Gabriel Garcia Marquez once wrote a book with a curious title, Love in the Time of Cholera. Perhaps we might describe our time in the church today in an equally curious way as Eucharist in the time of Insufficient Ministers.

We face a curious dilemma within the Roman Catholic Church today. We are a eucharistic church running out of ministers who can celebrate the Eucharist.

The Roman Catholic Church has the celebration of the Eucharist at its heart. To be a Roman Catholic is to participate in the Eucharist. In its ecclesiology, the Eucharist is the cement which holds everything else together.

Today that cement is in danger of coming undone because more and more we are in a situation where we no longer have enough ordained ministers to celebrate the Eucharist.

We have responded by either closing parishes and communities (abandoning them altogether or asking them to amalgamate into huger mega-parishes) or by continuing these communities as “priestless parishes.” Is this ideal?

What are our options? Where can we go, given the dilemma of being a eucharistic church without sufficient ministers ordained to celebrate the Eucharist?

When I look at what is actually happening, I see four different approaches:

  • The patching option… Proponents of this option see the problem as temporary, a bad time which is eventually to pass. In their view, vocations will increase again and in the interim we must patch and make do… we can import clergy, delay the retirement of existing clergy, stretch the workload of existing clergy, and combine parishes so that fewer priests are needed until things again go back to how they once were.
  • The radical revisionist option… People operating out of this model see no solution in patching. For them, the problem is indicative of an ecclesiology which can no longer be upheld.

In this view, and it has shades of radicality, the root of the issue is the fact that the ordained ministry is hierarchical, male and celibate. Until a new model of church is followed, one which is less hierarchical, masculine, and celibate in its structures for ministry, the present dilemma can only worsen.

The answer, for them, is not that of patching, nor that of staying within the structures and trying to change them from within, but it is that of stepping outside the structures and of becoming church in a different way.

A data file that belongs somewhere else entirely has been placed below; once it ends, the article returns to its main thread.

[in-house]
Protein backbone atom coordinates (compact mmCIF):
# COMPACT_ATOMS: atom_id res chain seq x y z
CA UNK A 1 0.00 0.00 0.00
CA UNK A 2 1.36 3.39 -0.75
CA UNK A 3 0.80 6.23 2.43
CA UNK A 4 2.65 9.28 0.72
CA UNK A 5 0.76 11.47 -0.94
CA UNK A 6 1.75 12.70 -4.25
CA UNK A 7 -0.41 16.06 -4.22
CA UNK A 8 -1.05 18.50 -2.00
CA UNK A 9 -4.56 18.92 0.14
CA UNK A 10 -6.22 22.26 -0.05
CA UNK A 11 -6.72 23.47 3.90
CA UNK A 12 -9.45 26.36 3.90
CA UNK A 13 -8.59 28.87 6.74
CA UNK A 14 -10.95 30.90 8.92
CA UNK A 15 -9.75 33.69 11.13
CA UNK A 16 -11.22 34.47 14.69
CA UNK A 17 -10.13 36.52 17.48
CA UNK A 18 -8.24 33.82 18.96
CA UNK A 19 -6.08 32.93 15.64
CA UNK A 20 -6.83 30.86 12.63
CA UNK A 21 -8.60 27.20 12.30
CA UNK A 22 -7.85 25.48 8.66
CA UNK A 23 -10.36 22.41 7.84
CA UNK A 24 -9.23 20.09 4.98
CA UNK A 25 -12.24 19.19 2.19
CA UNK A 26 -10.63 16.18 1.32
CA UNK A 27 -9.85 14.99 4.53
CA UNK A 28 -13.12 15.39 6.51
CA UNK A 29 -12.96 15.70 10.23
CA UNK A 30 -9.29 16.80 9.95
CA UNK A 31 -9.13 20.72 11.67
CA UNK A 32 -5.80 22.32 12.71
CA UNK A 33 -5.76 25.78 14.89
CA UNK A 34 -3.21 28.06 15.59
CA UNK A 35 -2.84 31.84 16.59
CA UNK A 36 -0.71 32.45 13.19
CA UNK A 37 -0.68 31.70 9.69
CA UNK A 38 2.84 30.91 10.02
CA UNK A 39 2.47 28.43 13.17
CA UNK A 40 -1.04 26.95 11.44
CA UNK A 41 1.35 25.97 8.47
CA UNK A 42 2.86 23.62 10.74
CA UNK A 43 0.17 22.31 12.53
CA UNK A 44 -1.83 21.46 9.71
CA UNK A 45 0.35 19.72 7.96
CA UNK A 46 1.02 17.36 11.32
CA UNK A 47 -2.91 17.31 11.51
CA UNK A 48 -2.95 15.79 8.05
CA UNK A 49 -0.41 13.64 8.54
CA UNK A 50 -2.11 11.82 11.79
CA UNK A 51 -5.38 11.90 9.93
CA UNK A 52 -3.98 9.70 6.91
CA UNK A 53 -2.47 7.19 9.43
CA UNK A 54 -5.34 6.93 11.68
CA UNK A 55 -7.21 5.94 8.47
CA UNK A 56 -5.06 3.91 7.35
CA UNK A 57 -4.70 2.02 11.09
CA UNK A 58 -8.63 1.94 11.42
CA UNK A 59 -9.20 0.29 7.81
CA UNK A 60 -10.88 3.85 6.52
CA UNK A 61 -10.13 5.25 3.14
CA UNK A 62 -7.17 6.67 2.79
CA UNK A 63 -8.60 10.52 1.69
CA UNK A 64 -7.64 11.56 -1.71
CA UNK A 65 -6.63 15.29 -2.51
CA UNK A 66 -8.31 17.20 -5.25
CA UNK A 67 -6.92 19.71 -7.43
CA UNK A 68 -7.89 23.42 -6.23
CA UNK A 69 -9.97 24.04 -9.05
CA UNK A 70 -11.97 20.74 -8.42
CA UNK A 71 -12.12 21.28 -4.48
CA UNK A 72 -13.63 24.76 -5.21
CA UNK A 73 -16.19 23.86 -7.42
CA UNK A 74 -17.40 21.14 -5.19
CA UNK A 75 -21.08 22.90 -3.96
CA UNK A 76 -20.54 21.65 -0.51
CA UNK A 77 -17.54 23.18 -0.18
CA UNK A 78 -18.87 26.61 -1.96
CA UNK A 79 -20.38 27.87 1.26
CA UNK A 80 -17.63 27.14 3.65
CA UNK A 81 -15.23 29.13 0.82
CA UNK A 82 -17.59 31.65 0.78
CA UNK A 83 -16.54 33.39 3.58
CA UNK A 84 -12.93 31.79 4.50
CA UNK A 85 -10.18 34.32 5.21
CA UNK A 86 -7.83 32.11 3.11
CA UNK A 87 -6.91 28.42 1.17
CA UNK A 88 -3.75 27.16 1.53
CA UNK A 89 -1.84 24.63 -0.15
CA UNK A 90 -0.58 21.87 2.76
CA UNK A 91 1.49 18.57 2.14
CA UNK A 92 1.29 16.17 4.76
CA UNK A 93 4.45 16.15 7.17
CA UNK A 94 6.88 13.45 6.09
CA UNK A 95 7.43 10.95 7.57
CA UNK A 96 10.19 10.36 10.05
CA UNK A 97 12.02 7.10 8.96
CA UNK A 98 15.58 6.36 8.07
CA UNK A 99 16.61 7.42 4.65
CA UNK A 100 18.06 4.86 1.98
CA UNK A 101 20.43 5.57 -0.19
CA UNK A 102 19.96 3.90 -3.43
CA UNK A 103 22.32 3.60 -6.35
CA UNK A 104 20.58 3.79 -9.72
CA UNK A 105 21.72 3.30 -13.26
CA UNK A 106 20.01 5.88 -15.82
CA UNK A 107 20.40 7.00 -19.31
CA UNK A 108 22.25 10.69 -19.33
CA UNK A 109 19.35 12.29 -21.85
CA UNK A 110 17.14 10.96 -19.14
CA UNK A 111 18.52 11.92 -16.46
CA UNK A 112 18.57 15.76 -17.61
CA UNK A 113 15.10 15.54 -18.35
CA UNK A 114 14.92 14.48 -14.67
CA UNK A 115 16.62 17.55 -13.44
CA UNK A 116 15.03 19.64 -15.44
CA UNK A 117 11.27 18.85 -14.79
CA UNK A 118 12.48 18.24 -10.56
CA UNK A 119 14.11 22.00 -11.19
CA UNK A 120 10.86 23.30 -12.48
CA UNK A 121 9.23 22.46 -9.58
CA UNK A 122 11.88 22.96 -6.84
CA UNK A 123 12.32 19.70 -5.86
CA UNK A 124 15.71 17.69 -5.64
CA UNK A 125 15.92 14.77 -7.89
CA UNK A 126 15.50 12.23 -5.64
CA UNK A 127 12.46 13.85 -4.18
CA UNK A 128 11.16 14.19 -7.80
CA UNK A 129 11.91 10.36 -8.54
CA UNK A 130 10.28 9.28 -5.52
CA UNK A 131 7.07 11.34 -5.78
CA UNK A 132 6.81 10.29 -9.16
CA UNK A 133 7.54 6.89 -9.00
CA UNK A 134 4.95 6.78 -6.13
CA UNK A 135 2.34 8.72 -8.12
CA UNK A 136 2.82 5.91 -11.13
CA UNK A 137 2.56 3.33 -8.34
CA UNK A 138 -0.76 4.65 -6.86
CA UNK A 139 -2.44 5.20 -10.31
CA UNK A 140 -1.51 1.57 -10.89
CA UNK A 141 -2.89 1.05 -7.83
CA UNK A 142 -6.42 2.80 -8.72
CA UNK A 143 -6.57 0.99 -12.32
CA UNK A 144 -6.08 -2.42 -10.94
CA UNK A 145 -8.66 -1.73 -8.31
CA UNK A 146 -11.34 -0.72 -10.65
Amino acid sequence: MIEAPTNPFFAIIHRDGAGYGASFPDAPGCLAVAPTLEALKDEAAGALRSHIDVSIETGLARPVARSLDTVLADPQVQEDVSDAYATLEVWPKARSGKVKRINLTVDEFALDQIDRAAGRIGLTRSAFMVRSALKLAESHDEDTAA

Simply put, in this view, one does not wait for the day when the pope might ordain women and married people. Rather one joins a group that already celebrates the word, the sacraments, and the Eucharist according to its own structures of ministry and leadership… irrespective of Rome’s approval.

  • The Word-over-Eucharist option… This option believes that church can be sufficiently created and maintained around the Word. This is the “Protestantization-of-Roman-Catholicism” option. One makes the word the heart of church. In such a view, a shortage of ordained ministers to celebrate the Eucharist is not so serious since community forms around the Word and non-ordained persons can lead services of the Word.
  • The Stretch-it-to-the-Canonical-Maximum option… In this view, the solution is not that of patching, nor that of stepping outside of the present canonical structures or abandoning the Eucharist as the centre of community. What it purports is that, difficult as this might be both practically and emotionally, one stays inside the canonical structures and continues to do everything possible (to the canonical maximum!) to have Eucharist as the centre of church gathering. But unlike the patching option which believes that this is a temporary situation which will soon be resolved by a new supply of celibate male vocations, it believes that this crisis is leading us, more through our feet than through our heads, to a new way of conceiving ministry.

It calls for both challenge to and fidelity to the present structures. It has no five-year plan and no clear plan. It challenges, waits and trusts.

In a time of Eucharist without sufficient ministers it holds two deep values, the belief that Eucharist is the centre of community and the belief that stepping outside of the canonical structures is not the way to go. In tension it waits for God to lead us to a new day.

It is my belief that this latter option is the best one.